I think I would like to begin with “exoticize.” The -ize ending is used to say that one thing has been made into another. You can’t homogenize homogenized milk, for example, because that has already happened. In Ms. Bedell’s use of “exoticize” she suggests that something was not exotic and that it has been made exotic. My question is, “Where was it not exotic before?”
Where I grew up big cities and high mountains and endless plains were exotic. They aren’t exotic to the people who live there. Groups of Hasidic Jews are exotic to me and large Amish communities and the Los Vegas culture of risking and losing. But they are the normal habitat of the people who live there. They are not exotic to the locals. They are exotic to me because I am not local.
I don’t “exoticize” these places. They seem exotic to me and it might very well be that my kind of life would seem exotic to them. Consider, for instance, reporter Sue Charlton’s response to Australia and Mick Dundee’s response to New York City in Crocodile Dundee. Each of those settings is exotic to the other.
Ms. Bedell’s use of exotic sets up her criticism of “normal.” “Joe” is presented as normal in the context of Trader Joe’s, she says. And it is. All those other names are adaptations to—puns on, really—other language traditions. They are not pejorative; they are playful. My early years were spent in the verbal environment of World War II where other nationalities were routinely disparaged. This isn’t that. Ms. Bedell seem to believe that if a norm is not universal, it is somehow perverse. There are local norms, Ms. Bedell. If things are not “normal,” it doesn’t mean that they are ab-normal.
And, finally, she moves directly from exotic—“exoticizing, really—to racist. I have a whole attic full of difficulties with the word “racist” but this breaks new ground. If you call something unusual because it is not usual where you live, that is the same as calling it exotic, which is clearly a racist thing to say.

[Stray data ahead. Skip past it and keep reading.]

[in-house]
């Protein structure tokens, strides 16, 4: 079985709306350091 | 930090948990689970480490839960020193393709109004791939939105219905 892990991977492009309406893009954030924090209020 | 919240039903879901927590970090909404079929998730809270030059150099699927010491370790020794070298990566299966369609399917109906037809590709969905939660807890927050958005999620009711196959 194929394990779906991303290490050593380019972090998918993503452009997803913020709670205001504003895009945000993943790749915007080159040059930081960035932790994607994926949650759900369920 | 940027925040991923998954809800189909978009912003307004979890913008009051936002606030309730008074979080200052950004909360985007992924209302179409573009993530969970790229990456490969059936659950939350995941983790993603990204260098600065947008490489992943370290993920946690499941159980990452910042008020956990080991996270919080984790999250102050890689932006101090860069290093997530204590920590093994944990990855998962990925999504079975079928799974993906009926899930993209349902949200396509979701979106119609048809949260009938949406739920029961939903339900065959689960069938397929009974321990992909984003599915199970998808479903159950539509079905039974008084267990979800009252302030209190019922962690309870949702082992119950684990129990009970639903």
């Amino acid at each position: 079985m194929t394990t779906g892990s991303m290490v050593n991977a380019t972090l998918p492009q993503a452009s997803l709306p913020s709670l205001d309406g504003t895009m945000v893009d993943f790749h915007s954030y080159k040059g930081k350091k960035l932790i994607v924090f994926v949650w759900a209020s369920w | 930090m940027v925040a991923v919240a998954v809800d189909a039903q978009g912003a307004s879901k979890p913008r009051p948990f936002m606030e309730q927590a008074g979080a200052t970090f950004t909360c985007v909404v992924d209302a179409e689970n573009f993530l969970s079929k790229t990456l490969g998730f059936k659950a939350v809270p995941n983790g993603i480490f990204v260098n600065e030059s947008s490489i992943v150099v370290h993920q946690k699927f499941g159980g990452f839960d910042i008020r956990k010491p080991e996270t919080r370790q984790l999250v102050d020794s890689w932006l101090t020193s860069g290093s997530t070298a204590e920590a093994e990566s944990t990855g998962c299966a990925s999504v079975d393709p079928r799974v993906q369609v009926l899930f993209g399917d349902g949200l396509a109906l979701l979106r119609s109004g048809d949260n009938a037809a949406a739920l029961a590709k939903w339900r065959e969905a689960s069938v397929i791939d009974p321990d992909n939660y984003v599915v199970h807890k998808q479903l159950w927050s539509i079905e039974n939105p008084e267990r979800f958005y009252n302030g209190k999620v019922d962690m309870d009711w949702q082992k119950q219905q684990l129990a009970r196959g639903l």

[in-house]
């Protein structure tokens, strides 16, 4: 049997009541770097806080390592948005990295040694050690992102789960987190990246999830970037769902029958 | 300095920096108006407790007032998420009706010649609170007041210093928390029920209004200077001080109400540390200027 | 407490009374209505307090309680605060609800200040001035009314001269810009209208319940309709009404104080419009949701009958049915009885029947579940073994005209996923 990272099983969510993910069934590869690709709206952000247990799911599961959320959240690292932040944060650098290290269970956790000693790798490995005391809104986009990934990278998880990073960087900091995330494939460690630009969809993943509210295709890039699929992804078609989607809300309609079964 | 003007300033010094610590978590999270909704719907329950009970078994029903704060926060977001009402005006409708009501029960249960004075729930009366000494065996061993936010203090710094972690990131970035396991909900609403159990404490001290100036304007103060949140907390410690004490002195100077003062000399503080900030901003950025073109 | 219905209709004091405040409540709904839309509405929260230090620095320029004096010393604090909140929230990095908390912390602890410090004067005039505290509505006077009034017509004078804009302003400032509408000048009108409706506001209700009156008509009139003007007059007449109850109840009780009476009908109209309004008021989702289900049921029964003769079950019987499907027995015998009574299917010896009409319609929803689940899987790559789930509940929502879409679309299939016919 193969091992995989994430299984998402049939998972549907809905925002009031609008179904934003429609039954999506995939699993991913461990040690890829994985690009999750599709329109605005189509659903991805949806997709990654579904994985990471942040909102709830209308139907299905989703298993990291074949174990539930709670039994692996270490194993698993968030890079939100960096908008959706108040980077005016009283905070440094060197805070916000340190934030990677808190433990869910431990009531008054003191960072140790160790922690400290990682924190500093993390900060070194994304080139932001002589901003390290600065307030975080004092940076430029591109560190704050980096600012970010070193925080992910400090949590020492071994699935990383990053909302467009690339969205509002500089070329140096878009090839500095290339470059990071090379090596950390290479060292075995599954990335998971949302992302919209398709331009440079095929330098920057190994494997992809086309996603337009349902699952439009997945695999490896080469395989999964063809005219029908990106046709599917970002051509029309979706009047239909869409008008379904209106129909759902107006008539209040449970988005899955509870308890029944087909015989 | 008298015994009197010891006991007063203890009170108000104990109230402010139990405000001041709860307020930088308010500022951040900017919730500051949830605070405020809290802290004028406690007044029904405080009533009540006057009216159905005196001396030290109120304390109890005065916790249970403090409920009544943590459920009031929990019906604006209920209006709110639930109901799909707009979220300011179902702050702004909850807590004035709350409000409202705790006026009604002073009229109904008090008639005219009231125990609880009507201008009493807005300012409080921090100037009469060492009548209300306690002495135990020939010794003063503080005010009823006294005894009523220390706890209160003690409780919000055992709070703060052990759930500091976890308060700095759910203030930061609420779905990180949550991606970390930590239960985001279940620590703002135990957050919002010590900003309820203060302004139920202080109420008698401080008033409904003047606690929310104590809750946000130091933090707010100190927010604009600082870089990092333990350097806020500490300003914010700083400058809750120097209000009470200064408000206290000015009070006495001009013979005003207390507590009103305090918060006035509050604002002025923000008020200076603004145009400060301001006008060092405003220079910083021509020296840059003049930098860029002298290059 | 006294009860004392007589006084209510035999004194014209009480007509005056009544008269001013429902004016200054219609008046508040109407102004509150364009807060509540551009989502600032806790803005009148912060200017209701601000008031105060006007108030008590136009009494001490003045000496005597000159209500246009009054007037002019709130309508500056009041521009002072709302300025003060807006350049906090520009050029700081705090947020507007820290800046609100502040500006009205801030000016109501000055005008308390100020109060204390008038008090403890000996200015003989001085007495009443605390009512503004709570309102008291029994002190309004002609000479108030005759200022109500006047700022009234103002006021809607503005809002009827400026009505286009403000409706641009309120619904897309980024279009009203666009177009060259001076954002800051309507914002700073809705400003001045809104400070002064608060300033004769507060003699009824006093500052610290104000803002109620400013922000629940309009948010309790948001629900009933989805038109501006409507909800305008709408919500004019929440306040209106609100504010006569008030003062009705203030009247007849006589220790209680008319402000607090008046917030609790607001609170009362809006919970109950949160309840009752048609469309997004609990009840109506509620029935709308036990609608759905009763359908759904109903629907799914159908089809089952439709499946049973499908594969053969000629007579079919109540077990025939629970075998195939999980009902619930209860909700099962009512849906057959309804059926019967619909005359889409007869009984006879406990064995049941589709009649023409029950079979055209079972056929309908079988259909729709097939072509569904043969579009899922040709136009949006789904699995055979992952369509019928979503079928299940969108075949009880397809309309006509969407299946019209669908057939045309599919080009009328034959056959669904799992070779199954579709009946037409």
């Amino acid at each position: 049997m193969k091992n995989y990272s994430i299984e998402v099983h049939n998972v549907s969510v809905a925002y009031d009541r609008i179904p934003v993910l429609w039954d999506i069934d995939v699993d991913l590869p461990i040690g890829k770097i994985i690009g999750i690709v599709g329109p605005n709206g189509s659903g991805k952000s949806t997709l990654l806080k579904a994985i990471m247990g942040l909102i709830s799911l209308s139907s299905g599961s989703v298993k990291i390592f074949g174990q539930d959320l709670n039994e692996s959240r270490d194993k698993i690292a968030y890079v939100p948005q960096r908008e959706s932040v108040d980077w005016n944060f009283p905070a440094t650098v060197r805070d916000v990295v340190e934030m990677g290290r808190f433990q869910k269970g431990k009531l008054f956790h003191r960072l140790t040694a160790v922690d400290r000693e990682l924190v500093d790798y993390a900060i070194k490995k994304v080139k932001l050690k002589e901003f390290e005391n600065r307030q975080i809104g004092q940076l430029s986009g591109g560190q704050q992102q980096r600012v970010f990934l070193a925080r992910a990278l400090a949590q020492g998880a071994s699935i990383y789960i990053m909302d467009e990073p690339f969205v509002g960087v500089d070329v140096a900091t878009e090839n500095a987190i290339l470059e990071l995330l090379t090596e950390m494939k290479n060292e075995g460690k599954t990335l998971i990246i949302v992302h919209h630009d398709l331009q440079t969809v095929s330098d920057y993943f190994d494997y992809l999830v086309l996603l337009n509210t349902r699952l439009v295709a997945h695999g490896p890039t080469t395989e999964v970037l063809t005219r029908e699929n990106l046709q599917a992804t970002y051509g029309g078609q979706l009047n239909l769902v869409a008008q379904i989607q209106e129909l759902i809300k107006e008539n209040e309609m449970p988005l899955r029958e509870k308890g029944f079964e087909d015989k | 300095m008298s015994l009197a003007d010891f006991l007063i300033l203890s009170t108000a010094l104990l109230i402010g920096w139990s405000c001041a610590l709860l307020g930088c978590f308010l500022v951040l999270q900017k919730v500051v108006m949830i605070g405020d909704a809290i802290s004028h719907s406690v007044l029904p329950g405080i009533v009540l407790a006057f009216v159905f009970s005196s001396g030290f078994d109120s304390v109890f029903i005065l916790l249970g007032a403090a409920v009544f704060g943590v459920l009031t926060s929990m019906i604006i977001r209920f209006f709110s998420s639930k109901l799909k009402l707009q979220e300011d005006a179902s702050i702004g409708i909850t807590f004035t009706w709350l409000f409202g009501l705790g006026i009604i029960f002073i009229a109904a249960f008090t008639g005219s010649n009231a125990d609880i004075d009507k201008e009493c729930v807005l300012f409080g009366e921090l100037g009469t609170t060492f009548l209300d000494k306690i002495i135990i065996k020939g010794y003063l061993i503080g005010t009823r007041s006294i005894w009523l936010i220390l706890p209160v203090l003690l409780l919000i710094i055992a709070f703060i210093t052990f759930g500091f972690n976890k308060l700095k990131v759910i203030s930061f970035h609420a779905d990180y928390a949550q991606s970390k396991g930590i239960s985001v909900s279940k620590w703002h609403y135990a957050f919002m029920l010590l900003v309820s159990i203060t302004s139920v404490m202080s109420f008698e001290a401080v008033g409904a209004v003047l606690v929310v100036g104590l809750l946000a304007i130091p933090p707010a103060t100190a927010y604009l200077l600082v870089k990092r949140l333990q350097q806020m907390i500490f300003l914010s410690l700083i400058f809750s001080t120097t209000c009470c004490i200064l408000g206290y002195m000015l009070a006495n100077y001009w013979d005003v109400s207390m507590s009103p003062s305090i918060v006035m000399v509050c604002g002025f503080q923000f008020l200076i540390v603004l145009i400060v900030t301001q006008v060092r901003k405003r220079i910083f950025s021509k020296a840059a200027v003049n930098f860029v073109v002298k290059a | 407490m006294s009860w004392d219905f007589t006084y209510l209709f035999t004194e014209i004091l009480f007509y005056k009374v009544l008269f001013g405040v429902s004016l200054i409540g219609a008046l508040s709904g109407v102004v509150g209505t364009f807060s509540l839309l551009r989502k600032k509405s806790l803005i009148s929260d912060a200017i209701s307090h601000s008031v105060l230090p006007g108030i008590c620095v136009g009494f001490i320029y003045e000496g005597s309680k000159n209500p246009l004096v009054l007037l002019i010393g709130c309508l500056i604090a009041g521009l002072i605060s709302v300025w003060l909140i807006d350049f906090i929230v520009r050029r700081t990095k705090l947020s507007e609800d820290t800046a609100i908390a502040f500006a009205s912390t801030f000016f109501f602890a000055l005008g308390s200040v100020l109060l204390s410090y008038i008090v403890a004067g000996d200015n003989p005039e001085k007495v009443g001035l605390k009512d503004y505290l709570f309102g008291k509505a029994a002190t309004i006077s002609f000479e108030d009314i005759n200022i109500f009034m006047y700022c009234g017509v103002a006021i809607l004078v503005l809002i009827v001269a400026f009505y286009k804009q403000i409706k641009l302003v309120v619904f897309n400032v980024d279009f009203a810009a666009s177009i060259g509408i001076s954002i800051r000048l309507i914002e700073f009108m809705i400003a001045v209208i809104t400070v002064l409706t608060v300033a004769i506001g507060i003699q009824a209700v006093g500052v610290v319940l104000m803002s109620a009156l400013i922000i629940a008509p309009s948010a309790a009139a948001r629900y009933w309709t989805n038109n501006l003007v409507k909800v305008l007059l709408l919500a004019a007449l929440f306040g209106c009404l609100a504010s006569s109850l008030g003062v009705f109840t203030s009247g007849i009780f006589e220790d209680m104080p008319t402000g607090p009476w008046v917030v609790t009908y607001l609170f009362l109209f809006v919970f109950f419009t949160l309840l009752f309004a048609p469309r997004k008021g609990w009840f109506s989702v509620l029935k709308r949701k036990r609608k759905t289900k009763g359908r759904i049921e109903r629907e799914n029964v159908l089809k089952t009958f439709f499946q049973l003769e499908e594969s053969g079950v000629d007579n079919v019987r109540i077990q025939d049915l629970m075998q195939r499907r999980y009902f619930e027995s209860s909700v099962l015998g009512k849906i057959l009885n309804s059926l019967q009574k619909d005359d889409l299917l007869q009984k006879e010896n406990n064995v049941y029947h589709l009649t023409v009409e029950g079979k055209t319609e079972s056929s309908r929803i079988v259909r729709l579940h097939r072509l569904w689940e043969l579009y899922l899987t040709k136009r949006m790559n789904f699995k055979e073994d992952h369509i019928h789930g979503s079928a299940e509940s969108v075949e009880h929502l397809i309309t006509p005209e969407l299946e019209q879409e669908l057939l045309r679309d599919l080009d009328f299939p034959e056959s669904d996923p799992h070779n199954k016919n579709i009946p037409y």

It isn’t that Ms. Bedell’s petition is SO bad. It’s bad, but it really just takes the kinds of arguments a lot of liberals are making and extends it too far. It is the reductio ad absurdum presented as a sober logical conclusion. And for me, it was just too much. I reached my Wayne Gretsky moment and I had to say, NO.
And it wasn’t that saying No was such a big deal. It was the sense of relaxation that accompanied it. That relaxation told me that I had been working a lot harder than I had realized to hold on to liberal excesses. I had exerted myself to hold together the excesses of sexism and racism and sizeism and ageism and a lot of other -isms.  I apparently accepted, being a good liberal, the weight of one excess after another without sensing what the cost was. But when I said No to the exoticism = racism charge against Trader Joe’s, I felt a lot of weight fall off and it made me wonder why I had been carrying it all this time.
That’s why I called this post “Bo Knows Politics.” That series runs, with increasing puzzlement, up to Wayne Gretsky. The ad continues, but I stop at Gretsky. I don’t want to call what those guys are doing, “liberalism.” I want to call why I am doing as “liberalism.”
I want to call what they are doing, “wretched excess.”
 You can tell that, of course, when I categorize a group by their motives rather than by the nobility of their cause.
 If I were feeling playful about it—I’m not—I would say that we had been enduring a wave of ism-ism. Maybe one day.